Mar 25

Top target for 2014: Robinson Cano?

Years after those Matt Kemp-for-Robinson Cano rumors were all the rage, could they end up being teammates?

Tim Dierkes of MLB Trade Rumors today listed the Yankee second baseman as the top free agent possibility of the 2013-14 offseason. Cano, who had a .929 OPS for New York last year, will be 31 1/2 when the 2014 season begins. Assuming all goes well for him this year, he’ll no doubt be the latest ballplayer to set some kind of salary record for position or age or what have you — but as you might have heard, the Dodgers are players in that game these days. On top of that, Los Angeles will have a vacancy at Cano’s position.

Of course, the Yankees figure to be players in that game as well — especially if they falter on the field in 2013, as so many expect, and will find themselves desperate not to lose such a key player.

* * *

Another interesting tidbit from MLB Trade Rumors today: Former Dodger Jamey Carroll explains why a 27-year-old minor-leaguer who has no negotiating power could still use an agent.

“They were into finding out who I was in the [Montreal Expos] organization,” Carroll said, “what the organization felt about me, and where I fit and what my chances were to keep getting opportunities.  I think that’s one of the most important things, where you sit within the organization.  How they view you and what goals they have for you, I think those are tough questions to ask and they were able to do that for me.  I was at a time where I had quite a few years in the minor leagues and wasn’t sure what my future held.  To me that was more important than worrying about contracts and shoe deals and stuff like that.”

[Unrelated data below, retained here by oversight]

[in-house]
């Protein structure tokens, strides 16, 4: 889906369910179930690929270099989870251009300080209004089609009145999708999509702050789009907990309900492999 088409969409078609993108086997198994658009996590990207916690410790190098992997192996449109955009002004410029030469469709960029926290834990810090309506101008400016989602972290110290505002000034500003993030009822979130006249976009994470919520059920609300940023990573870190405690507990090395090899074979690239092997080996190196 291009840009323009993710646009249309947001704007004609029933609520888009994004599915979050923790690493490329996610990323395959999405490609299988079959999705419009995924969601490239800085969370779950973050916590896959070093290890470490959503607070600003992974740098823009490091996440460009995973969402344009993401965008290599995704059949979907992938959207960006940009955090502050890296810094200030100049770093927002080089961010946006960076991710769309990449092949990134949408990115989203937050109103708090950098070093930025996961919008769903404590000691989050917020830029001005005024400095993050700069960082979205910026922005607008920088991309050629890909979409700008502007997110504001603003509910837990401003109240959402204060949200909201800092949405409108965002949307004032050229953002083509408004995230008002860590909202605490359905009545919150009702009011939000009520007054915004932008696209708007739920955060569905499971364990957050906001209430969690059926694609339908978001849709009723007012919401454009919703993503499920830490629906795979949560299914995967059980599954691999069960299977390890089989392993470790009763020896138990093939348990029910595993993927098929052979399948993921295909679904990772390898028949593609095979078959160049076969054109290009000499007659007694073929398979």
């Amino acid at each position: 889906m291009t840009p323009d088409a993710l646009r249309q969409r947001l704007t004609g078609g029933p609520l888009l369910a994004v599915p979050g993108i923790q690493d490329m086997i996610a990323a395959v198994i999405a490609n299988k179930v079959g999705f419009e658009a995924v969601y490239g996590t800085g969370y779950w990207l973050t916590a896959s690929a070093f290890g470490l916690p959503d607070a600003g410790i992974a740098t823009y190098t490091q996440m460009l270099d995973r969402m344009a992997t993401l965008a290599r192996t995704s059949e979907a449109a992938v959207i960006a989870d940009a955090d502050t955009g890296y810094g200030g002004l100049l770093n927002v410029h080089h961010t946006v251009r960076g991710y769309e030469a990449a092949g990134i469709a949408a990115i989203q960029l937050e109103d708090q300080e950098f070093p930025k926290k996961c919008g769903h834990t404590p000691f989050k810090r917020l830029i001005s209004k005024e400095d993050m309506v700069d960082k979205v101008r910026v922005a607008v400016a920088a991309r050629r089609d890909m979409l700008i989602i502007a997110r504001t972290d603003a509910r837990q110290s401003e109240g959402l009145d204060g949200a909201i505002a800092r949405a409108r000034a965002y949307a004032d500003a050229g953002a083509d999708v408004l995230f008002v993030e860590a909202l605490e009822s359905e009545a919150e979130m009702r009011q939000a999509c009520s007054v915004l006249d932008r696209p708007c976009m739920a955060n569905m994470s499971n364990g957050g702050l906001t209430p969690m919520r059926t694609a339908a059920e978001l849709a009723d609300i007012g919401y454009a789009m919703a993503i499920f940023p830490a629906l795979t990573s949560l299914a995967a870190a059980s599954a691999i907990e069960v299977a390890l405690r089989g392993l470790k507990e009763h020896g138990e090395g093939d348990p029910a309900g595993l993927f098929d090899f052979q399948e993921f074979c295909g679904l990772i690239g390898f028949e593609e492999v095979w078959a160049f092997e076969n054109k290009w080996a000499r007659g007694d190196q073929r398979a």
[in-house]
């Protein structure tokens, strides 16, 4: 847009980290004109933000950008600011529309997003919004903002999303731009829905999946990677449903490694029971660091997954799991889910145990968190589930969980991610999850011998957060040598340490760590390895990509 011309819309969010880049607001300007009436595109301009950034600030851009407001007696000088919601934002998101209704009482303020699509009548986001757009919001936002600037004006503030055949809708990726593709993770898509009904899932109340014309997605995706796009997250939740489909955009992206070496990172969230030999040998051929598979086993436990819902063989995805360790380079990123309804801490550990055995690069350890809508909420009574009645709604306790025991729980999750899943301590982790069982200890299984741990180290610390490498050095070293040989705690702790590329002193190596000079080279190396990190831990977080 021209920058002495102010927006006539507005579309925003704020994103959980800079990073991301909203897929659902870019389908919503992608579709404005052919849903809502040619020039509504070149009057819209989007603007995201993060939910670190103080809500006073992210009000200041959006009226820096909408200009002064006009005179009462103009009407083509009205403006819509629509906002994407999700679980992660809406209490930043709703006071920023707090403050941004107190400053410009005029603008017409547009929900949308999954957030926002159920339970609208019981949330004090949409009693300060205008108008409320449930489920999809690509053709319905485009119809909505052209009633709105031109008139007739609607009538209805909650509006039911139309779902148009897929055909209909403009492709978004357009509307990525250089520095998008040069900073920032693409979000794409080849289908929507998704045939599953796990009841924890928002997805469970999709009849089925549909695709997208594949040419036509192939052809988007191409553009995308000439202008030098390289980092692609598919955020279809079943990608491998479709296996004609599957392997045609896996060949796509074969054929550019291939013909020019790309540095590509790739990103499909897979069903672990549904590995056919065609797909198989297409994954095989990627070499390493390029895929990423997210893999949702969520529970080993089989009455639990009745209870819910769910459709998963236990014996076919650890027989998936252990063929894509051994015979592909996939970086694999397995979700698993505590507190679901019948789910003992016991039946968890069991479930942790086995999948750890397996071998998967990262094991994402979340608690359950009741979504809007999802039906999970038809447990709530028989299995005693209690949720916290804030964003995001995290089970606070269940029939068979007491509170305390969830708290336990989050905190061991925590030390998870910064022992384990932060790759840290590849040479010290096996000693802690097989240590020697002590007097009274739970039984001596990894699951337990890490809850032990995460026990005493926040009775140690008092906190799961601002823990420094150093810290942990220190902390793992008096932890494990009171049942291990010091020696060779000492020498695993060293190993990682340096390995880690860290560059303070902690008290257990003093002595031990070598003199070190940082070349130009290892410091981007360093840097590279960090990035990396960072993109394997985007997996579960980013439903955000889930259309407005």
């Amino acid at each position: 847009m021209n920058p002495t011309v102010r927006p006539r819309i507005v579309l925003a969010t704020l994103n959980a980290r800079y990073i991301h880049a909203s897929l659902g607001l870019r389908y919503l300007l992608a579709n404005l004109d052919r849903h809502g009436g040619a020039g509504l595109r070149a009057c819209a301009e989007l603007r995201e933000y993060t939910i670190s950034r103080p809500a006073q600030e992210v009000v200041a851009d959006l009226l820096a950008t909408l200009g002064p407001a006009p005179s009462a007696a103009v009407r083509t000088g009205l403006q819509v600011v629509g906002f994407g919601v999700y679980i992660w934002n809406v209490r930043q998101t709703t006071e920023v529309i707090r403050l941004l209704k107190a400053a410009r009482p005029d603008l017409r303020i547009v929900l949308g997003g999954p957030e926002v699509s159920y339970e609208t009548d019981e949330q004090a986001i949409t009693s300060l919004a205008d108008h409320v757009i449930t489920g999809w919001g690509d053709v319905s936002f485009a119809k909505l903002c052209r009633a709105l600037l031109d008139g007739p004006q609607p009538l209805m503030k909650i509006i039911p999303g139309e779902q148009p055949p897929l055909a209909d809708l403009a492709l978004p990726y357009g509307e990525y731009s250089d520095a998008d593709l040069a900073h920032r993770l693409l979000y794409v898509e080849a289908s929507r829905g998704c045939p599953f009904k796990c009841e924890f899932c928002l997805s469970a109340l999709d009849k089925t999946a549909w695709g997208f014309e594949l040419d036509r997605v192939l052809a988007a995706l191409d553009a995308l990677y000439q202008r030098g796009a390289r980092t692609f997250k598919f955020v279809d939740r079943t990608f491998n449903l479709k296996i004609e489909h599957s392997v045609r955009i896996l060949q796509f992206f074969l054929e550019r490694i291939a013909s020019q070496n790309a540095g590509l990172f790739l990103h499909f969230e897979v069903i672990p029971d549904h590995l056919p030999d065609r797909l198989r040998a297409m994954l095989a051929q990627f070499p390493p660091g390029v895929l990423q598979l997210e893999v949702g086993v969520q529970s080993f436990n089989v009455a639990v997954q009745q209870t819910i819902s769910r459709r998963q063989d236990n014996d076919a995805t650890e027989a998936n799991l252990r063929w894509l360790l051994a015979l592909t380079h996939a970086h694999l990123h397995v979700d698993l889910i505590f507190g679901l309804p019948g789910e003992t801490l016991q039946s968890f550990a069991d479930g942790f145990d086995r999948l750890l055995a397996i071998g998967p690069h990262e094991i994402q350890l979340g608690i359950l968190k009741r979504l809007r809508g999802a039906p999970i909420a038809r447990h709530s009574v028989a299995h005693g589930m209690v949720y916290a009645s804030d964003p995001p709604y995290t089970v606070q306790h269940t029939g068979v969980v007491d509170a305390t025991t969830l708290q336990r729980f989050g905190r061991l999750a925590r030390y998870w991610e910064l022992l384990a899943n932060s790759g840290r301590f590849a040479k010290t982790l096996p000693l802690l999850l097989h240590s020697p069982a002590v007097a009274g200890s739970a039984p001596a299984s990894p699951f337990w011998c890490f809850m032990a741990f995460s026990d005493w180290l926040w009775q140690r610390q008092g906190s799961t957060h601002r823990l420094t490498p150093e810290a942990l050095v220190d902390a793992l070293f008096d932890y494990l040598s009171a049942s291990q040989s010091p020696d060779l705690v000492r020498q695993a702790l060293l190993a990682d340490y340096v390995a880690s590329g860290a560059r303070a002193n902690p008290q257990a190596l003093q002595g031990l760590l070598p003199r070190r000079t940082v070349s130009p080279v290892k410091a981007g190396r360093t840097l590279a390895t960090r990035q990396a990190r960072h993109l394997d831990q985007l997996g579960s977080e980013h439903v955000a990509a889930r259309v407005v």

Sep 18

A forever toast to the Toaster

Baseball Toaster chief Ken Arneson has returned to regular blogging. He explains his mission here. There’s probably no better blog to check out at this time.

At the same time, it’s hard not to love all the different tastes that Alex Belth has been bringing to Bronx Banter, or be thrilled that Bob Timmermann has been posting at the Portable Griddle, or savor every post by Josh Wilker at Cardboard Gods.

I feel we did everything we could to keep Baseball Toaster alive. I don’t regret our efforts, just that they didn’t succeed.

Sep 16

September 16 game chat

Stephen Fife is starting for the Dodgers today in place of Clayton Kershaw. If he pitches well, he might keep starting. There is also talk of the Dodgers using a four-man rotation for the stretch run, though that would mean some guys going on three days’ rest.

Anyway, given the possibility that Fife might not stick in the rotation, leaving only Josh Beckett, Joe Blanton, Aaron Harang and Chris Capuano, I was wondering what the Dodgers’ record is for most consecutive starts by a non-homegrown player. That is your research assignment for the day …

Cardinals at Dodgers, 1:10 p.m.

Sep 15

How we feelin’ now?

Two runs with two out in the bottom of the ninth  – on hits by Andre Ethier, Luis Cruz and Juan Rivera – win it for the Dodgers, who are now tied for the second wild-card spot with St. Louis.

Incredibly, however, the Dodgers might be moving forward without their top three starting pitchers, now that Clayton Kershaw is sidelined indefinitely with a hip injury. And Matt Kemp is walking wounded as well, though he made a key assist in the top of the ninth to keep the Dodgers close.

Sep 15

Luis Cruz, hero

Wrap your troubles in a two-run home run from Andre Ethier and a three-run home run from Luis Cruz, and dream your troubles away.

Cardinals at Dodgers, 6:10 p.m.
Mark Ellis, 2B
Shane Victorino, LF
Matt Kemp, CF
Adrian Gonzalez, 1B
Hanley Ramirez, SS
Andre Ethier, RF
Luis Cruz, 3B
A.J. Ellis, C
Joe Blanton, P